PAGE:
By Kansas Attorney General Derek Schmidt
Email messages have become an important part of our daily routines, making communication easier and faster in both our personal and professional lives. But not all email messages are what they appear to be. Scammers are out to make a quick buck by distributing emails in which the sender purports to be someone known to the recipient and is asking for money to be sent to them.
Sometimes, the email sender will try to convince the recipient that a friend or family member is in danger or is stranded with no money. There are countless stories that can be told in an effort to increase the chances of the email recipient responding.
The Kansas Attorney General’s Consumer Protection Division warns Kansans to watch out for such emails. Don’t be fooled by a criminal trying to take advantage of your generosity or sympathy.
We have heard about con artists posing as an acquaintance traveling abroad who has supposedly been robbed and is stranded in need of cash. Other scammers pretend to be a relative in need of immediate money for bail or lodging fees. Approach these situations with caution. Never give out personal or financial information. In most cases, it is wise to completely avoid responding to suspicious emails.
Con artists use a number of convincing and effective schemes to get your money. One of the most common of these schemes involves the use of money wire transfers. Money transfers are preferred by scam artists because, once the transfer is initiated, the funds are available immediately for pick up anywhere in the world and are untraceable. By following a few simple tips, you can avoid becoming a victim.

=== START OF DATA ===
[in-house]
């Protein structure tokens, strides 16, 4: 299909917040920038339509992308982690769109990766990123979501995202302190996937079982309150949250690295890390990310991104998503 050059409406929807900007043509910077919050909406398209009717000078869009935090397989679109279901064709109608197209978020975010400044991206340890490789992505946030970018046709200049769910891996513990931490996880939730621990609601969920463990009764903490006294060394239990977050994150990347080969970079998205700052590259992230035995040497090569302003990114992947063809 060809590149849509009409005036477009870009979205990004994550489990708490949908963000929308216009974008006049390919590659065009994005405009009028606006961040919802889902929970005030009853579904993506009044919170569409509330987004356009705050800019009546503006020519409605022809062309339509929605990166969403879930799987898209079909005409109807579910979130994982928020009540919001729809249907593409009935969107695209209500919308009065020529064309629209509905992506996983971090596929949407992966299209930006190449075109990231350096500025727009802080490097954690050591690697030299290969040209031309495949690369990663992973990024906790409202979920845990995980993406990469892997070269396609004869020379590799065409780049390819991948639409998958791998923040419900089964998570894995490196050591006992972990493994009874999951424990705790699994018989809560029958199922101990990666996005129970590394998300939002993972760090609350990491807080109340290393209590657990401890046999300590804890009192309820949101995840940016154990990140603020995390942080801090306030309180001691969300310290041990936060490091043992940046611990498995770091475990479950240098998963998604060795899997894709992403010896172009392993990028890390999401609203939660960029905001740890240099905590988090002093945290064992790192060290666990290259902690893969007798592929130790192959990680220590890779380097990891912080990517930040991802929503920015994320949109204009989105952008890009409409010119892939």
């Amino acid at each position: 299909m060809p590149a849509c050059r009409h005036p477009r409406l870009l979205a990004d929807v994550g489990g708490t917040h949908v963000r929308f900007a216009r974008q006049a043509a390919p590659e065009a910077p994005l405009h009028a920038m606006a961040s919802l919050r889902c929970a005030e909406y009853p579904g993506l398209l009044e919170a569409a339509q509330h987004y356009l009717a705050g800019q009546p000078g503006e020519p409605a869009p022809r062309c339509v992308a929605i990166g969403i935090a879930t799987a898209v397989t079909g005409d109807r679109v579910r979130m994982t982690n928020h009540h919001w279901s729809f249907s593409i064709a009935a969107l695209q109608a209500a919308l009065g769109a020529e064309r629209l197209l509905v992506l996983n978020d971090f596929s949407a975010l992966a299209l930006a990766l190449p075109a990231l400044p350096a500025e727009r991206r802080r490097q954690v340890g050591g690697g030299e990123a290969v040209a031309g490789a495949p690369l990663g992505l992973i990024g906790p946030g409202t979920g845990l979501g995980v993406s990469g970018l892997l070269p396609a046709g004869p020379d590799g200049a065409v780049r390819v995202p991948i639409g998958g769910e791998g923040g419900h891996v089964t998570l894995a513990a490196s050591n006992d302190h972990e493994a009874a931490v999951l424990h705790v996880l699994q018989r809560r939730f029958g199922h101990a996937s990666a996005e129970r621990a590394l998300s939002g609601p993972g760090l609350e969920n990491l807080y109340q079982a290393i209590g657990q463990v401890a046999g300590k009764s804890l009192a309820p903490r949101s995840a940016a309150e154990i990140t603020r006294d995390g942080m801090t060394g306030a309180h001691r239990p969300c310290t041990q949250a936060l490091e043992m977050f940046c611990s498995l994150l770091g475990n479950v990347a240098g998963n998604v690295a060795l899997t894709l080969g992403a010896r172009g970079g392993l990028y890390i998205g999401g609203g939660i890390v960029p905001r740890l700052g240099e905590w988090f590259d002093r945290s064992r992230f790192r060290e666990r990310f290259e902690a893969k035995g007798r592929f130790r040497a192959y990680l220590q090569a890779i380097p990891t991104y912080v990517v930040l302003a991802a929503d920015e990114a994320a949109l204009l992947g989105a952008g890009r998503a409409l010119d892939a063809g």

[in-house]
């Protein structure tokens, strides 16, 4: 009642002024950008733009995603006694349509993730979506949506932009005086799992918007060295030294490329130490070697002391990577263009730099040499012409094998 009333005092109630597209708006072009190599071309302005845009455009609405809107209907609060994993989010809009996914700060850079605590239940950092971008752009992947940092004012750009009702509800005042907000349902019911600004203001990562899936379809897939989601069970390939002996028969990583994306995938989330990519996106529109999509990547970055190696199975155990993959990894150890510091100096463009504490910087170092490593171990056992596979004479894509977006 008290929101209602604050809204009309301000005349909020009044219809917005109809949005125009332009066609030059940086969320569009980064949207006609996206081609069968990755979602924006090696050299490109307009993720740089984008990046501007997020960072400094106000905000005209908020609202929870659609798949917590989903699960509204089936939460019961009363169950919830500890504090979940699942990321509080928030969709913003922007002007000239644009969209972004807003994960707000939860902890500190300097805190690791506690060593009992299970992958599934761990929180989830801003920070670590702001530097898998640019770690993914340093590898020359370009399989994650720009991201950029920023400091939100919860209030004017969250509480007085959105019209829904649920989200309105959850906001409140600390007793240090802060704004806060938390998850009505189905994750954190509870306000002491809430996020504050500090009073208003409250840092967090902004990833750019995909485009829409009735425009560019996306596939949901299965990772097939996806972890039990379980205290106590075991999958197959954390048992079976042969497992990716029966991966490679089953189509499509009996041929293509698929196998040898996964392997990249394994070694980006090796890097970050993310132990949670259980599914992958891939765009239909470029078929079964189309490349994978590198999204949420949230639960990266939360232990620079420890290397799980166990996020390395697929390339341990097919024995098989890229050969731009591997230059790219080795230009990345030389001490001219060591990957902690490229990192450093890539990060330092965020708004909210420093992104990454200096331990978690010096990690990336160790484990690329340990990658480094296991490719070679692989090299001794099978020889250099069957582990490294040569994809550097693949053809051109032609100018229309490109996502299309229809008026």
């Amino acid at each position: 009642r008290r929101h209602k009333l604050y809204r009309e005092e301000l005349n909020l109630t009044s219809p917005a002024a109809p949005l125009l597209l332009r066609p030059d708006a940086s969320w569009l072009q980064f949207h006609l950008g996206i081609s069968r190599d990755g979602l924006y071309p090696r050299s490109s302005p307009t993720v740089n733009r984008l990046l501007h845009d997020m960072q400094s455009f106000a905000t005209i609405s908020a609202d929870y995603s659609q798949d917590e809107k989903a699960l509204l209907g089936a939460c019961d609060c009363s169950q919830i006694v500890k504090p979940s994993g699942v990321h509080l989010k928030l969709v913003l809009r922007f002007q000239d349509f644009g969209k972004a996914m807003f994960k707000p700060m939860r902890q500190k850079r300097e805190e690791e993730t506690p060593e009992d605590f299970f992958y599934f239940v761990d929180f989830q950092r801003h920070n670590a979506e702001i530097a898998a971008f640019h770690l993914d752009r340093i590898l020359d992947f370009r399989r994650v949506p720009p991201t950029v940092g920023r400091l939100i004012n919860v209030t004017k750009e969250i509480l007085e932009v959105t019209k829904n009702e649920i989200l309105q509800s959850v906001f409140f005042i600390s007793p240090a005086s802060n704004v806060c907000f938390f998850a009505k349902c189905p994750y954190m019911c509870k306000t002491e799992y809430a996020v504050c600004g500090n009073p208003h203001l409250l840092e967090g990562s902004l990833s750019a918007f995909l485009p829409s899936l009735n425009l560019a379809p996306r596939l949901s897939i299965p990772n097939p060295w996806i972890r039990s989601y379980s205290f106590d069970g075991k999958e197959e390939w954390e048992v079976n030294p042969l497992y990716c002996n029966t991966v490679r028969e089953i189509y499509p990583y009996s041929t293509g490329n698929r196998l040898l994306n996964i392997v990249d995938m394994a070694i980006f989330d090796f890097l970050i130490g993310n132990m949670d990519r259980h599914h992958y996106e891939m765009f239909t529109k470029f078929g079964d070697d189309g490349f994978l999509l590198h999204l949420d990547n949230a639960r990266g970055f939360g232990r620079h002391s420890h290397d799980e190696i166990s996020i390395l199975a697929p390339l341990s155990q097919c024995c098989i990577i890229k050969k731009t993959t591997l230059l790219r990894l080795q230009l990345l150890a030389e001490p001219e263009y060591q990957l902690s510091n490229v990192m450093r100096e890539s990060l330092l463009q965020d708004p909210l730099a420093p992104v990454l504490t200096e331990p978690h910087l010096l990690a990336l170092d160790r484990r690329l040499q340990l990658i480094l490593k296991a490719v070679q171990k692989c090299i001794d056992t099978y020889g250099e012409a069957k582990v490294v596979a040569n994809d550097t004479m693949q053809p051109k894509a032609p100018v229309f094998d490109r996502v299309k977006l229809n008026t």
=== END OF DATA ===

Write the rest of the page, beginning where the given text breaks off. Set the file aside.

- Always know who you're wiring money to. Be suspicious of any request that requires you to wire money to a stranger. Even if the request appears to come from or on behalf of a friend or relative, be skeptical.
- Avoid wiring money to anyone outside the country. Verify "emergencies" with other family or friends before you wire money. Once the money is sent, it is virtually impossible to cancel the transaction and recover your money.
- Immediately delete all suspicious emails, and never open email attachments or click on links from unknown sources.
- Use anti-virus and anti-spyware software, as well as a firewall, and update them regularly. Some emails contain software that can harm your computer or track your activities on the Internet without your knowledge.
For more information about consumer-related issues, or to file a complaint, visit www.ag.ks.gov or call the Consumer Protection Division's hotline at 1-800-432-2310.